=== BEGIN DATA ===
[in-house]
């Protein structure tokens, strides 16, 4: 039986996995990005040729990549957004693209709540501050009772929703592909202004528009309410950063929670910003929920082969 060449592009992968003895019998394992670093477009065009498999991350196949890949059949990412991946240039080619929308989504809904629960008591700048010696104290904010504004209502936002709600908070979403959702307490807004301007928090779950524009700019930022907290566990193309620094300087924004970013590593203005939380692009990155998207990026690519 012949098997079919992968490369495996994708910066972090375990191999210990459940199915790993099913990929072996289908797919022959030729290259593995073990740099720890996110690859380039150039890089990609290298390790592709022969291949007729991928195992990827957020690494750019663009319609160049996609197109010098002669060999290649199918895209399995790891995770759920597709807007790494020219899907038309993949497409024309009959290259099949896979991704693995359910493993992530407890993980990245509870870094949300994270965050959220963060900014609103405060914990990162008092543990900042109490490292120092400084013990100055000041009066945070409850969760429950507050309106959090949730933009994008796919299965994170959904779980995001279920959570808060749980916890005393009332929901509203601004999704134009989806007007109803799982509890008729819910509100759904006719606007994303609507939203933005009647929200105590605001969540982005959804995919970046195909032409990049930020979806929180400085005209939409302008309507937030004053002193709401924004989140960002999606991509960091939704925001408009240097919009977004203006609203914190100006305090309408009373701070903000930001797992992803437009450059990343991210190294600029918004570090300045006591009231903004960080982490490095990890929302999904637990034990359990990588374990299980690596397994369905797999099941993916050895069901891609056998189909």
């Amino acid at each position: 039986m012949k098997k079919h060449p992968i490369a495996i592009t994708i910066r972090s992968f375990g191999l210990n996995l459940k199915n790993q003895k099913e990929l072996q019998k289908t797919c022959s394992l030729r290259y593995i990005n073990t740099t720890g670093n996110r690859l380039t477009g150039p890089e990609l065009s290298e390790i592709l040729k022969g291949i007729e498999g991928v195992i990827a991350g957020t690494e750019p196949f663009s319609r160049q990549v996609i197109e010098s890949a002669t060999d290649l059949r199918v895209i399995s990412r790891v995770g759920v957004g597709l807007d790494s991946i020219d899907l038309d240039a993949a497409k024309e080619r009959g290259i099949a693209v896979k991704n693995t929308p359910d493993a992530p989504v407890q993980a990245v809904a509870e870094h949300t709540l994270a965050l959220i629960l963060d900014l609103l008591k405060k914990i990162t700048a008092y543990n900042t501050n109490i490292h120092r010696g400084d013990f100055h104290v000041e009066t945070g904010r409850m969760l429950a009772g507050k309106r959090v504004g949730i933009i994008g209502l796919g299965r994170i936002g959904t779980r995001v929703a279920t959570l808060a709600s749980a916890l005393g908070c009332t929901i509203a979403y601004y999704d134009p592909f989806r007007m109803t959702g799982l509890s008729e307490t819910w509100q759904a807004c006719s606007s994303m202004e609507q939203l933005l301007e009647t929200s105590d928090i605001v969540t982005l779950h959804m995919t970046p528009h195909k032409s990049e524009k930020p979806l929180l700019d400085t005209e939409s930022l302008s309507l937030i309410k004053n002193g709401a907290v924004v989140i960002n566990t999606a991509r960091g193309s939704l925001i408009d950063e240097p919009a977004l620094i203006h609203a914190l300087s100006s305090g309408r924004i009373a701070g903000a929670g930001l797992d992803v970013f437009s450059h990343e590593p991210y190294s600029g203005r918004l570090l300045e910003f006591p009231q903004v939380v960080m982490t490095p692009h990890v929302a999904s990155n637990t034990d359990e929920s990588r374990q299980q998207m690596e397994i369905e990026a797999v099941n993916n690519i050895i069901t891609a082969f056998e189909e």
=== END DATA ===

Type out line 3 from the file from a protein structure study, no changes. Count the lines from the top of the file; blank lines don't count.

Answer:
């Amino acid at each position: 039986m012949k098997k079919h060449p992968i490369a495996i592009t994708i910066r972090s992968f375990g191999l210990n996995l459940k199915n790993q003895k099913e990929l072996q019998k289908t797919c022959s394992l030729r290259y593995i990005n073990t740099t720890g670093n996110r690859l380039t477009g150039p890089e990609l065009s290298e390790i592709l040729k022969g291949i007729e498999g991928v195992i990827a991350g957020t690494e750019p196949f663009s319609r160049q990549v996609i197109e010098s890949a002669t060999d290649l059949r199918v895209i399995s990412r790891v995770g759920v957004g597709l807007d790494s991946i020219d899907l038309d240039a993949a497409k024309e080619r009959g290259i099949a693209v896979k991704n693995t929308p359910d493993a992530p989504v407890q993980a990245v809904a509870e870094h949300t709540l994270a965050l959220i629960l963060d900014l609103l008591k405060k914990i990162t700048a008092y543990n900042t501050n109490i490292h120092r010696g400084d013990f100055h104290v000041e009066t945070g904010r409850m969760l429950a009772g507050k309106r959090v504004g949730i933009i994008g209502l796919g299965r994170i936002g959904t779980r995001v929703a279920t959570l808060a709600s749980a916890l005393g908070c009332t929901i509203a979403y601004y999704d134009p592909f989806r007007m109803t959702g799982l509890s008729e307490t819910w509100q759904a807004c006719s606007s994303m202004e609507q939203l933005l301007e009647t929200s105590d928090i605001v969540t982005l779950h959804m995919t970046p528009h195909k032409s990049e524009k930020p979806l929180l700019d400085t005209e939409s930022l302008s309507l937030i309410k004053n002193g709401a907290v924004v989140i960002n566990t999606a991509r960091g193309s939704l925001i408009d950063e240097p919009a977004l620094i203006h609203a914190l300087s100006s305090g309408r924004i009373a701070g903000a929670g930001l797992d992803v970013f437009s450059h990343e590593p991210y190294s600029g203005r918004l570090l300045e910003f006591p009231q903004v939380v960080m982490t490095p692009h990890v929302a999904s990155n637990t034990d359990e929920s990588r374990q299980q998207m690596e397994i369905e990026a797999v099941n993916n690519i050895i069901t891609a082969f056998e189909e």